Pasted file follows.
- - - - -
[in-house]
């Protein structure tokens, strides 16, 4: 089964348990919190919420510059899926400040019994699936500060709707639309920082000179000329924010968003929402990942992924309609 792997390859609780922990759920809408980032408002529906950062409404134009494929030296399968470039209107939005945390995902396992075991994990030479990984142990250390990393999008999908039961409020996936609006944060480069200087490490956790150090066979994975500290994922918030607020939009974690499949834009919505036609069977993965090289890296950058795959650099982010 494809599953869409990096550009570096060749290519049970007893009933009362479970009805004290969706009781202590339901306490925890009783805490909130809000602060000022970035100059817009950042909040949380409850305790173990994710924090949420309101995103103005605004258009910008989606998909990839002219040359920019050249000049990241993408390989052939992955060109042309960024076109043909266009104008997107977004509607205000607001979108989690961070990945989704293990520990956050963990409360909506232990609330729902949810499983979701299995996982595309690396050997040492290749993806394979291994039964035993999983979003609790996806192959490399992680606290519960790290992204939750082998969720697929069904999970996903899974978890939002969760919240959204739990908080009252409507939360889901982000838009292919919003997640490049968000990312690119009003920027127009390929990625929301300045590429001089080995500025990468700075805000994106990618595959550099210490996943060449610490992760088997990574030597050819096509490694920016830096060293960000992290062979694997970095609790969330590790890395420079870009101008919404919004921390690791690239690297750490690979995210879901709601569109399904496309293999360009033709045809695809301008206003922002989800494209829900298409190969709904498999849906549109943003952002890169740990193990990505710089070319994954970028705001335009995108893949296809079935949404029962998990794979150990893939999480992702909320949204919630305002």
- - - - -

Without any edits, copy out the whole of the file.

[in-house]
């Protein structure tokens, strides 16, 4: 089964348990919190919420510059899926400040019994699936500060709707639309920082000179000329924010968003929402990942992924309609 792997390859609780922990759920809408980032408002529906950062409404134009494929030296399968470039209107939005945390995902396992075991994990030479990984142990250390990393999008999908039961409020996936609006944060480069200087490490956790150090066979994975500290994922918030607020939009974690499949834009919505036609069977993965090289890296950058795959650099982010 494809599953869409990096550009570096060749290519049970007893009933009362479970009805004290969706009781202590339901306490925890009783805490909130809000602060000022970035100059817009950042909040949380409850305790173990994710924090949420309101995103103005605004258009910008989606998909990839002219040359920019050249000049990241993408390989052939992955060109042309960024076109043909266009104008997107977004509607205000607001979108989690961070990945989704293990520990956050963990409360909506232990609330729902949810499983979701299995996982595309690396050997040492290749993806394979291994039964035993999983979003609790996806192959490399992680606290519960790290992204939750082998969720697929069904999970996903899974978890939002969760919240959204739990908080009252409507939360889901982000838009292919919003997640490049968000990312690119009003920027127009390929990625929301300045590429001089080995500025990468700075805000994106990618595959550099210490996943060449610490992760088997990574030597050819096509490694920016830096060293960000992290062979694997970095609790969330590790890395420079870009101008919404919004921390690791690239690297750490690979995210879901709601569109399904496309293999360009033709045809695809301008206003922002989800494209829900298409190969709904498999849906549109943003952002890169740990193990990505710089070319994954970028705001335009995108893949296809079935949404029962998990794979150990893939999480992702909320949204919630305002």